How the One to One Maths Scheme Works
Volunteer prisoners who have good basic numeracy skills are selected to act as mentors. Their role is to recruit prisoners, known as mentees, who have no or limited basic numeracy skills to guide and support them through the One to One Maths learning programme. The benefit can be dramatic and life changing.
There is an enormous benefit for both the mentor and the mentee. The mentor undertakes an important and crucial role by assisting, encouraging and supporting his fellow prisoner to improve his numeracy skills whilst the mentee’s personal confidence and self-esteem grows with each lesson. For both the mentor and mentee, One to One Maths is an effective aid towards rehabilitation.
The learning takes place, not in a class room, but in a private setting wherever the mentee and mentor find they can comfortably and conveniently meet together for 30 minutes or so to go through the exercises in the teaching materials. The One to One Maths scheme is not difficult for someone to teach, but it does require a regular commitment from both parties.
Mentors have two roles to play. Firstly they are teaching and aiding mentees in their challenge to gain a better understanding of maths. Secondly they are the eyes and ears for the programme, able to assist through their first hand experiences in the format of future programmes. We, at One to One Maths, must ensure that the learning programmes are both relevant and effective and we therefore monitor the scheme in each of the prisons where it has been introduced. The mentor needs to have the following personal qualities:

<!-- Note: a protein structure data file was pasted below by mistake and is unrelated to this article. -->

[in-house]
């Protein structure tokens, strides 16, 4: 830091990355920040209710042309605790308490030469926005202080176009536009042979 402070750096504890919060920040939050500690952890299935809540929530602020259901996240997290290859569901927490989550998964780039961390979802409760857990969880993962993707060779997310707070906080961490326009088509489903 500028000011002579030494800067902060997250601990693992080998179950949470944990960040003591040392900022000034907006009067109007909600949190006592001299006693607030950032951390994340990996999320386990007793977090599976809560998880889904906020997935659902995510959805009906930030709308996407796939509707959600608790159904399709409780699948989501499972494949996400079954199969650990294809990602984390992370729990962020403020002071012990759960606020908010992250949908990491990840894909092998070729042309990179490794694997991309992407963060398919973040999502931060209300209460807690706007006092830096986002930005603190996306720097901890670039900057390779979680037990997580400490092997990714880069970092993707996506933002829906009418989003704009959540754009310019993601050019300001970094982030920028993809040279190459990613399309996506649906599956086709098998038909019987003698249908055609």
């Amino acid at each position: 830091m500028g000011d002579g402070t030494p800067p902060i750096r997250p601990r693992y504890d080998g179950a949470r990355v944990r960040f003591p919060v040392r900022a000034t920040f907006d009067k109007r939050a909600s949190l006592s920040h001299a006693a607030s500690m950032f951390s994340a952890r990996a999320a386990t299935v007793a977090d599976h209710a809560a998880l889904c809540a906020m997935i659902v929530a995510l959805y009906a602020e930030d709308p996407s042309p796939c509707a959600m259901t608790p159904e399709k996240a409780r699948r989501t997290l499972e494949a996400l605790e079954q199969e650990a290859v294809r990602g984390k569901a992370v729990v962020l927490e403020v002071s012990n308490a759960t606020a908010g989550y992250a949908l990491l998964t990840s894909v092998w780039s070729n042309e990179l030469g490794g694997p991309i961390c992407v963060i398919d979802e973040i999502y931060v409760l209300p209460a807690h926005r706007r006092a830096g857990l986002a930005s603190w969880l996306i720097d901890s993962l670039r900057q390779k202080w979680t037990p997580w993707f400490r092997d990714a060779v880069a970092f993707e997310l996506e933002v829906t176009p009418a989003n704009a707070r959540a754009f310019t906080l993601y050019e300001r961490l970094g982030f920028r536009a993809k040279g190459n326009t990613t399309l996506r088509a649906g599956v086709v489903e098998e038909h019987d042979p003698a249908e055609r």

- A non-judgemental attitude
- To be motivational and encouraging
- To be organised and committed
The personal benefit for the mentors and the mentees is immense and cannot be understated.
For the mentors, their involvement with the One to One Maths scheme improves their sense of social responsibility and increases their confidence and self worth. When released, they can quite proudly use their involvement with One to One Maths to promote themselves to future potential employers to demonstrate their willingness to co-operate within the prison to help others which in turn, we trust, will give the mentor a greater possibility of finding employment which is rewarding.
For the mentee, they will develop their confidence and self-worth whilst gaining basic numeracy skills that will assist them in finding employment opportunities on release. We hope that it provides them with the opportunity to undertake further educational activities which would have been considered off-limits without that fundamental grasp of mathematics gained under the One to One Maths scheme.
One to One Maths is most grateful for the continuing and invaluable support of the prison executive, staff and education departments.